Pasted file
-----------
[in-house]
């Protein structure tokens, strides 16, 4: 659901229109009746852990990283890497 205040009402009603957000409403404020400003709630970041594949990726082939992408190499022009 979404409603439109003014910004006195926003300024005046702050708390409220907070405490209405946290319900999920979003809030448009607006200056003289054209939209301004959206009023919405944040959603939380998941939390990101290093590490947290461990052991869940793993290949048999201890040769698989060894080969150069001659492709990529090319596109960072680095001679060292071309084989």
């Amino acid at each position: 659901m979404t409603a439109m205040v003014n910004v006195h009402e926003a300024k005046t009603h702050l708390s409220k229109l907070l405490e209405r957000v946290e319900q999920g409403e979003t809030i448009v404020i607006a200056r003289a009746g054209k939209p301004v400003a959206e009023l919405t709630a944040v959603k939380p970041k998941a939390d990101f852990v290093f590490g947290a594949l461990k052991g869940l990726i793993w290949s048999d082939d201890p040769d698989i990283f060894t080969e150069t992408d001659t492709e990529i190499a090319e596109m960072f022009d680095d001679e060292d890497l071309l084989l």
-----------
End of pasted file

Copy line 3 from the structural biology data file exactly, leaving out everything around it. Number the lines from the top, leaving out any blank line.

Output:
């Amino acid at each position: 659901m979404t409603a439109m205040v003014n910004v006195h009402e926003a300024k005046t009603h702050l708390s409220k229109l907070l405490e209405r957000v946290e319900q999920g409403e979003t809030i448009v404020i607006a200056r003289a009746g054209k939209p301004v400003a959206e009023l919405t709630a944040v959603k939380p970041k998941a939390d990101f852990v290093f590490g947290a594949l461990k052991g869940l990726i793993w290949s048999d082939d201890p040769d698989i990283f060894t080969e150069t992408d001659t492709e990529i190499a090319e596109m960072f022009d680095d001679e060292d890497l071309l084989l």